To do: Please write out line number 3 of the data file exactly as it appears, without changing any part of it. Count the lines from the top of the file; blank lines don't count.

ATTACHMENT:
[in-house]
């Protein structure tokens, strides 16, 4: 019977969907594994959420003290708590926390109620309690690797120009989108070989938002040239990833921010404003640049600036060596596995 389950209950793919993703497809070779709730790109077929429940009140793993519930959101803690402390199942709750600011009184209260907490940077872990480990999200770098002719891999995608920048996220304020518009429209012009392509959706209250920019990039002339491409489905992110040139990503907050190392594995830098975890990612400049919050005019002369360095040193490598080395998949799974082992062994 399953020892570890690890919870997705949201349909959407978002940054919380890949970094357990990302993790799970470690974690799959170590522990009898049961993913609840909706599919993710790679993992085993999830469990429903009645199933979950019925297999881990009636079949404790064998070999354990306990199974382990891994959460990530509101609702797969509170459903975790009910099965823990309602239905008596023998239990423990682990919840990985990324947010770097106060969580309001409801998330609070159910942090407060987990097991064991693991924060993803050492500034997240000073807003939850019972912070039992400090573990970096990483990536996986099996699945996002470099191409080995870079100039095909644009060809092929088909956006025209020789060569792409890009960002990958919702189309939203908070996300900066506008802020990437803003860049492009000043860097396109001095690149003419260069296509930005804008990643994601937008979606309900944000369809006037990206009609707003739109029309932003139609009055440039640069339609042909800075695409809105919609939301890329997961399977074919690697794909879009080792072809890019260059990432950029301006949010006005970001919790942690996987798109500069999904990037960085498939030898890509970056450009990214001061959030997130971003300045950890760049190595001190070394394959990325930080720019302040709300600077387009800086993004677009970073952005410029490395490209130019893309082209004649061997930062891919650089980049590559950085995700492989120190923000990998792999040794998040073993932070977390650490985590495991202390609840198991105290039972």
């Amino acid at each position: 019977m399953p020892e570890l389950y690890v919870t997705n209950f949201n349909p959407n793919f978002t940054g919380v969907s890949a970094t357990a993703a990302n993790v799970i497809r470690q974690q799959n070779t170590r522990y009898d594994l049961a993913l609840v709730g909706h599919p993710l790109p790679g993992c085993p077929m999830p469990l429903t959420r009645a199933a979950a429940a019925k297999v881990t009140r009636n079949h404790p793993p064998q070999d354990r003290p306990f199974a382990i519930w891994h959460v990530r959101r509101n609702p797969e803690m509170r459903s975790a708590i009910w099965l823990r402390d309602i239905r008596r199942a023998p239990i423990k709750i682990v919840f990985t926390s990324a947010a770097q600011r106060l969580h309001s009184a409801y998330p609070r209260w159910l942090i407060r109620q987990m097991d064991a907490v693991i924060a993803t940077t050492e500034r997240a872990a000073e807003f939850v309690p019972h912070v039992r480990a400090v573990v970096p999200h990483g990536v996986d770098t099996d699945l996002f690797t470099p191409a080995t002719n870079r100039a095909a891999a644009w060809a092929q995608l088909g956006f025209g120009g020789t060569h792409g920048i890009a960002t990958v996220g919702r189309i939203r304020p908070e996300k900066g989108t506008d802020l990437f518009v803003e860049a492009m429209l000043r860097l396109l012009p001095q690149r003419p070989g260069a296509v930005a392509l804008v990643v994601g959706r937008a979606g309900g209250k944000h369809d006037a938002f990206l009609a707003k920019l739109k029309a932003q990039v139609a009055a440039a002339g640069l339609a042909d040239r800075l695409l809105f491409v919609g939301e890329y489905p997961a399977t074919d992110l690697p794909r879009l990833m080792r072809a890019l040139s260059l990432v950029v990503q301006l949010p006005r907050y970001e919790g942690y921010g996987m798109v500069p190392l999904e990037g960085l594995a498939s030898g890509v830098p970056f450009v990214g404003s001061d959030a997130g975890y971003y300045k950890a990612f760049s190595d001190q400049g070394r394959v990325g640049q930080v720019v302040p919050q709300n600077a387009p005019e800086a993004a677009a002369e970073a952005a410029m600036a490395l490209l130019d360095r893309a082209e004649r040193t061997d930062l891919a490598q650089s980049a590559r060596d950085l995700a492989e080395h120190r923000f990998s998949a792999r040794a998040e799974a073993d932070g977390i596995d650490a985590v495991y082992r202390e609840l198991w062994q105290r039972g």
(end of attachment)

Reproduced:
């Amino acid at each position: 019977m399953p020892e570890l389950y690890v919870t997705n209950f949201n349909p959407n793919f978002t940054g919380v969907s890949a970094t357990a993703a990302n993790v799970i497809r470690q974690q799959n070779t170590r522990y009898d594994l049961a993913l609840v709730g909706h599919p993710l790109p790679g993992c085993p077929m999830p469990l429903t959420r009645a199933a979950a429940a019925k297999v881990t009140r009636n079949h404790p793993p064998q070999d354990r003290p306990f199974a382990i519930w891994h959460v990530r959101r509101n609702p797969e803690m509170r459903s975790a708590i009910w099965l823990r402390d309602i239905r008596r199942a023998p239990i423990k709750i682990v919840f990985t926390s990324a947010a770097q600011r106060l969580h309001s009184a409801y998330p609070r209260w159910l942090i407060r109620q987990m097991d064991a907490v693991i924060a993803t940077t050492e500034r997240a872990a000073e807003f939850v309690p019972h912070v039992r480990a400090v573990v970096p999200h990483g990536v996986d770098t099996d699945l996002f690797t470099p191409a080995t002719n870079r100039a095909a891999a644009w060809a092929q995608l088909g956006f025209g120009g020789t060569h792409g920048i890009a960002t990958v996220g919702r189309i939203r304020p908070e996300k900066g989108t506008d802020l990437f518009v803003e860049a492009m429209l000043r860097l396109l012009p001095q690149r003419p070989g260069a296509v930005a392509l804008v990643v994601g959706r937008a979606g309900g209250k944000h369809d006037a938002f990206l009609a707003k920019l739109k029309a932003q990039v139609a009055a440039a002339g640069l339609a042909d040239r800075l695409l809105f491409v919609g939301e890329y489905p997961a399977t074919d992110l690697p794909r879009l990833m080792r072809a890019l040139s260059l990432v950029v990503q301006l949010p006005r907050y970001e919790g942690y921010g996987m798109v500069p190392l999904e990037g960085l594995a498939s030898g890509v830098p970056f450009v990214g404003s001061d959030a997130g975890y971003y300045k950890a990612f760049s190595d001190q400049g070394r394959v990325g640049q930080v720019v302040p919050q709300n600077a387009p005019e800086a993004a677009a002369e970073a952005a410029m600036a490395l490209l130019d360095r893309a082209e004649r040193t061997d930062l891919a490598q650089s980049a590559r060596d950085l995700a492989e080395h120190r923000f990998s998949a792999r040794a998040e799974a073993d932070g977390i596995d650490a985590v495991y082992r202390e609840l198991w062994q105290r039972g």